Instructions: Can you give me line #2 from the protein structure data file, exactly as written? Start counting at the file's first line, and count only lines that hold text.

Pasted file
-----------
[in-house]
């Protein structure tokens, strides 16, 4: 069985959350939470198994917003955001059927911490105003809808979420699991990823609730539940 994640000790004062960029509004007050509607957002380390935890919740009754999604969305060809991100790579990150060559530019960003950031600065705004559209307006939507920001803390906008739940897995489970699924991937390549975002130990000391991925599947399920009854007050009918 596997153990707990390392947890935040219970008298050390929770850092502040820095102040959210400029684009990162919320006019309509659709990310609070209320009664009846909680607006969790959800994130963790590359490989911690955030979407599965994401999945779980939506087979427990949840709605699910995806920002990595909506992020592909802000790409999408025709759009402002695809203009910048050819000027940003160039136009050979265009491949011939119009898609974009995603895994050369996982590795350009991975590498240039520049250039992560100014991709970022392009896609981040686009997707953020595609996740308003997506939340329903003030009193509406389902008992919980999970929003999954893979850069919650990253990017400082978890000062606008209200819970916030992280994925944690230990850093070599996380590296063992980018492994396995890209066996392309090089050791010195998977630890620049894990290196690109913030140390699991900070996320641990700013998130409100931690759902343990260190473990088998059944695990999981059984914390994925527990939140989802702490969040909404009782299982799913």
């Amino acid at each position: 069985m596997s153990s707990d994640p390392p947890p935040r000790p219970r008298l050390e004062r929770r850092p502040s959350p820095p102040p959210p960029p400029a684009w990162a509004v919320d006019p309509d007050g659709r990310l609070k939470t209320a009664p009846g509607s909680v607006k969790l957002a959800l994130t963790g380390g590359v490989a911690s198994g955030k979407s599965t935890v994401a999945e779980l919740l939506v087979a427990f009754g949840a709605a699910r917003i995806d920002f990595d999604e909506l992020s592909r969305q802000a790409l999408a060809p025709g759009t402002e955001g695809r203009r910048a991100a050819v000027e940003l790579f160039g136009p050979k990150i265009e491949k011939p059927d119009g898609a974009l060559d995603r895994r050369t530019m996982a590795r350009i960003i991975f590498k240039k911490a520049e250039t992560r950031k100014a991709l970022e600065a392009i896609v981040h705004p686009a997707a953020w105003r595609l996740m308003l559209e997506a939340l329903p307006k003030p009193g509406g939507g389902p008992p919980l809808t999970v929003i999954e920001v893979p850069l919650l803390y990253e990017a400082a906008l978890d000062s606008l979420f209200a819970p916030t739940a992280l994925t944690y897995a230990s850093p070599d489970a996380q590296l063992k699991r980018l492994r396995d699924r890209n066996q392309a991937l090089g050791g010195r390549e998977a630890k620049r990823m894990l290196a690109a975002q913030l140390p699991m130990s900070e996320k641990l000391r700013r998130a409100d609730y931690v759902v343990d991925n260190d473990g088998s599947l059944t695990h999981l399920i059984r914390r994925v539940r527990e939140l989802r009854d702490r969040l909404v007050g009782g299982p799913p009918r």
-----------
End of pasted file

């Protein structure tokens, strides 16, 4: 069985959350939470198994917003955001059927911490105003809808979420699991990823609730539940 994640000790004062960029509004007050509607957002380390935890919740009754999604969305060809991100790579990150060559530019960003950031600065705004559209307006939507920001803390906008739940897995489970699924991937390549975002130990000391991925599947399920009854007050009918 596997153990707990390392947890935040219970008298050390929770850092502040820095102040959210400029684009990162919320006019309509659709990310609070209320009664009846909680607006969790959800994130963790590359490989911690955030979407599965994401999945779980939506087979427990949840709605699910995806920002990595909506992020592909802000790409999408025709759009402002695809203009910048050819000027940003160039136009050979265009491949011939119009898609974009995603895994050369996982590795350009991975590498240039520049250039992560100014991709970022392009896609981040686009997707953020595609996740308003997506939340329903003030009193509406389902008992919980999970929003999954893979850069919650990253990017400082978890000062606008209200819970916030992280994925944690230990850093070599996380590296063992980018492994396995890209066996392309090089050791010195998977630890620049894990290196690109913030140390699991900070996320641990700013998130409100931690759902343990260190473990088998059944695990999981059984914390994925527990939140989802702490969040909404009782299982799913």